chapter  8
Differentiated Citizenship in Differentiated Housing, 1948–2005
Pages 31

Israeli citizenship, as defined in its declaration of independence, promises equality regardless of religion, gender or nationality.1 To override this proclamation of equality, the Israeli nation-state devised a system of differentiated citizenship in order to distinguish between several classes of citizens, similar in concept to the Brazilian system described by Holston:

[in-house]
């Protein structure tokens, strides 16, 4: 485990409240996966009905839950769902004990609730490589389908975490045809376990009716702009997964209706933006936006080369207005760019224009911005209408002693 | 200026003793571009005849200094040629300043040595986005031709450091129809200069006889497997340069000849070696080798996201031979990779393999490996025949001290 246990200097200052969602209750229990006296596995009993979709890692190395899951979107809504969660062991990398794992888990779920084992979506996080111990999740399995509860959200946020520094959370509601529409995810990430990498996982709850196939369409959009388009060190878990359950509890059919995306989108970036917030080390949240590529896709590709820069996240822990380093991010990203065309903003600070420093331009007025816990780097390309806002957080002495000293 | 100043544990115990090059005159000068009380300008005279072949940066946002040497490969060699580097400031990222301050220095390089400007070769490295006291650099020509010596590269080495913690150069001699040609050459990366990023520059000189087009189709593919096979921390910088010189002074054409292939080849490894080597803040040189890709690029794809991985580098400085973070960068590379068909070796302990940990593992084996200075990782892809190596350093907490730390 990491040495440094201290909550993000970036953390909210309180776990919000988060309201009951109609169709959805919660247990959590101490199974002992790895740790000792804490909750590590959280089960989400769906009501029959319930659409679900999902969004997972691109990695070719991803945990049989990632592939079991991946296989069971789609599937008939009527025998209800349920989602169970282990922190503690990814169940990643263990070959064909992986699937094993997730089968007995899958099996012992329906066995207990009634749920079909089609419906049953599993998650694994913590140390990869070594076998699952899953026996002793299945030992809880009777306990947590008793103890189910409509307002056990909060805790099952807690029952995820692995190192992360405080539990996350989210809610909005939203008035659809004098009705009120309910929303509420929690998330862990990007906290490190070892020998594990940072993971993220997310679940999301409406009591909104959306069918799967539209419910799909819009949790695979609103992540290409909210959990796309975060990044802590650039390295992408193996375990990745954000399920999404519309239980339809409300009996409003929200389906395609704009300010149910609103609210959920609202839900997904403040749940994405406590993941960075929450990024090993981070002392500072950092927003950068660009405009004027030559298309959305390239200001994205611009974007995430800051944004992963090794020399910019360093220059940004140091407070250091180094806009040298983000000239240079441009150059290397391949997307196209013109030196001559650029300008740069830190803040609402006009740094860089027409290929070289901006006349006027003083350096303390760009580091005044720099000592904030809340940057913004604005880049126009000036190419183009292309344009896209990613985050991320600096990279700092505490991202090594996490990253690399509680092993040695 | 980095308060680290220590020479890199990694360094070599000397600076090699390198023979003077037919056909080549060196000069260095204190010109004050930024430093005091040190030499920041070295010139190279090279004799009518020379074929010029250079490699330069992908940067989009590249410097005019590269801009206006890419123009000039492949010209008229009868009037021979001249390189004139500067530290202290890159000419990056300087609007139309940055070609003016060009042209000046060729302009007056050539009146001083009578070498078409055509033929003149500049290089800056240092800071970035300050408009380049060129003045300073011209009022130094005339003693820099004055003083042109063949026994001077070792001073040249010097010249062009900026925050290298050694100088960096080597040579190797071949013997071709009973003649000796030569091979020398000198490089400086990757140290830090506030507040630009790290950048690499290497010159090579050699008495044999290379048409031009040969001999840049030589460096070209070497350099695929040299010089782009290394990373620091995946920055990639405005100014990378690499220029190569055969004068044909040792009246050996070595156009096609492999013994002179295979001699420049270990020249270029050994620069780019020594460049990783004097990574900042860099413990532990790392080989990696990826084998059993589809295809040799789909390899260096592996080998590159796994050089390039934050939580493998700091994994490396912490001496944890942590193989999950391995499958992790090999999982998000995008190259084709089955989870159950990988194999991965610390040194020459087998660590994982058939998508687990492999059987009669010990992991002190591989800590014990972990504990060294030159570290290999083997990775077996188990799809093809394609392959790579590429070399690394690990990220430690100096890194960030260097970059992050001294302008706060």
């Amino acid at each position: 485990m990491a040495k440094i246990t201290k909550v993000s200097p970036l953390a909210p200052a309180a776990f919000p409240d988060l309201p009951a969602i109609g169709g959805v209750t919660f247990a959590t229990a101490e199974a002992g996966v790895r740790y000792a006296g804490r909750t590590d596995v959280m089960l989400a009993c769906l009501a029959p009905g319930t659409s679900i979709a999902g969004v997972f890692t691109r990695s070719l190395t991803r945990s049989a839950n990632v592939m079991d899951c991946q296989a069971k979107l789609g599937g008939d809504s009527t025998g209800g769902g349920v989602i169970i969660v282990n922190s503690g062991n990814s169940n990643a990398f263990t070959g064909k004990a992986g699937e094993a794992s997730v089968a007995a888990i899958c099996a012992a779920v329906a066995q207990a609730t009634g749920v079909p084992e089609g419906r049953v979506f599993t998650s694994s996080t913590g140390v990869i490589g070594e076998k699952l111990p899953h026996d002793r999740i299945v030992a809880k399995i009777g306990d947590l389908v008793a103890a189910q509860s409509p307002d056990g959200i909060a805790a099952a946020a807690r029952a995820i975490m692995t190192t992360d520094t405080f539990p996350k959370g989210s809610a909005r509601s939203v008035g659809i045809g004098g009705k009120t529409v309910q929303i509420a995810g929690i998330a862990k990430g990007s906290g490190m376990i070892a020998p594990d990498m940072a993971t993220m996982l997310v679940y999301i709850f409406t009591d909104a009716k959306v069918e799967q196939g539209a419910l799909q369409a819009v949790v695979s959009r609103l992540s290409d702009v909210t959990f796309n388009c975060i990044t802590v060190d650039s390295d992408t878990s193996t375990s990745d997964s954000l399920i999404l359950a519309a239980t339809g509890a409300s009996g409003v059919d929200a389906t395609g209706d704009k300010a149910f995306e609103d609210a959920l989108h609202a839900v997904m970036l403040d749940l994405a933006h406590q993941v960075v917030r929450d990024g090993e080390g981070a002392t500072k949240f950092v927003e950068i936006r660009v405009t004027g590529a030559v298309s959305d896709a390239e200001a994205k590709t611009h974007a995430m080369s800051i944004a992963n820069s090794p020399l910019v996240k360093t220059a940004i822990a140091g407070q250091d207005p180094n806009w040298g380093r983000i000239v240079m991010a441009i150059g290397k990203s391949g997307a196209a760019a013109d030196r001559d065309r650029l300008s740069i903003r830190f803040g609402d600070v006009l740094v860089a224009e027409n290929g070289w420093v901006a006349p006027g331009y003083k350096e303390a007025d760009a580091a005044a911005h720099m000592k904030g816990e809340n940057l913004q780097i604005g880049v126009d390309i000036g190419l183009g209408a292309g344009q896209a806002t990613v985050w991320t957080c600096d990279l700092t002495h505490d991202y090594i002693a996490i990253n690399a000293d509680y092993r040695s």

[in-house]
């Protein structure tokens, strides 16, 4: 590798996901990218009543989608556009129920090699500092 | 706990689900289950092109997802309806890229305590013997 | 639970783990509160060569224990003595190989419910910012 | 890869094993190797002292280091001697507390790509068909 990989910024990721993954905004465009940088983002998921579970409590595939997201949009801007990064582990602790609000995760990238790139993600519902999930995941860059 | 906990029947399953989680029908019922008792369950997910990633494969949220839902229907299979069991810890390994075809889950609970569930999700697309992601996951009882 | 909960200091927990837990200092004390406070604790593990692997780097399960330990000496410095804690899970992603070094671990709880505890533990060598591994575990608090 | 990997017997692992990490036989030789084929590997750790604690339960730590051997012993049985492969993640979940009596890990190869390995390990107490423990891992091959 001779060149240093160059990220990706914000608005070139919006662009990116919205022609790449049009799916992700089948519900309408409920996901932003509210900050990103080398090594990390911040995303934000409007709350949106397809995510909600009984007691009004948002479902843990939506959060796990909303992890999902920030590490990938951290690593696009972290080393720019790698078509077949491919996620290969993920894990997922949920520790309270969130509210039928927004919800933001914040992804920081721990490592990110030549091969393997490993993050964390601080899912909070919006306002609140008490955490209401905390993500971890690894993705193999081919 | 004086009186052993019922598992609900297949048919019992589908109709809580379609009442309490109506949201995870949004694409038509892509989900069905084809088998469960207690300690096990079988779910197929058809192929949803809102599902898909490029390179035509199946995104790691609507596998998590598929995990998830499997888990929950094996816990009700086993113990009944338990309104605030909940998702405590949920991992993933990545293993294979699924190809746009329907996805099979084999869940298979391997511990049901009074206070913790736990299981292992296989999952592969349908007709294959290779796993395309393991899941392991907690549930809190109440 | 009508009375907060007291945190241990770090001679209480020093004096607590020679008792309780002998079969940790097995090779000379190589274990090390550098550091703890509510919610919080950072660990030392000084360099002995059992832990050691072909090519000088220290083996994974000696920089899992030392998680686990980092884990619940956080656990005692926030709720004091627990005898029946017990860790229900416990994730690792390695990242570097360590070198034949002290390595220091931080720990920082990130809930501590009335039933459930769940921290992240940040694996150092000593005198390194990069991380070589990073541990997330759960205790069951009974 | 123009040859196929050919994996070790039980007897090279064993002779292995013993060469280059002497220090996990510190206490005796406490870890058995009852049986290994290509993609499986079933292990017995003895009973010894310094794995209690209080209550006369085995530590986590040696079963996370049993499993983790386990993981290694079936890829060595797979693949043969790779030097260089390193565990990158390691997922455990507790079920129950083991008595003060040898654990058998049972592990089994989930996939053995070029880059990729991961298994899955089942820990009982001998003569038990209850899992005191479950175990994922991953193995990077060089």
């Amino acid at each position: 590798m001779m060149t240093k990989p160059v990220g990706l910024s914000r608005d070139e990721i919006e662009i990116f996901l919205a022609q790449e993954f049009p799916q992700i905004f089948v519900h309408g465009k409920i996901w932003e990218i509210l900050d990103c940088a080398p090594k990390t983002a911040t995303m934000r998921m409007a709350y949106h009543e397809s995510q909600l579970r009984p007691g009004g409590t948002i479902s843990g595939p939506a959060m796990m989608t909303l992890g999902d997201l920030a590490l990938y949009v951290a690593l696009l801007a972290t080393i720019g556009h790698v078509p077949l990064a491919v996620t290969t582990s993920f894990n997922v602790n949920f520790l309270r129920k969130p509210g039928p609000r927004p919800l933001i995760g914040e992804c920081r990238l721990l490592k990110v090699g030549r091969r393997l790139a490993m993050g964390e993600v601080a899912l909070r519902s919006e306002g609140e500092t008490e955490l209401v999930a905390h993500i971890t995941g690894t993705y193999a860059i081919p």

Israel’s system of differentiated citizenship has been discussed through the lens of ethnicity (Yiftachel, 2006), and social class has been framed extensively as a marker of ethnicity in scholarly and popular debate (Yiftachel, 2006; Yacobi, 2007b; AharonGutman, 2014). Aspects of Israel’s differentiated citizenship have been the focus of studies of the consequences of Israeli statehood for various publics vis à vis access to education, positions of power in society and cultural marginalization (Svirsky, 1981; Shohat, 1988; Shadar, 2006). This chapter argues, however, that one’s class of Israeli citizenship is based primarily on one’s access to ‘proper’ housing, manifest to a great extent in housing architecture.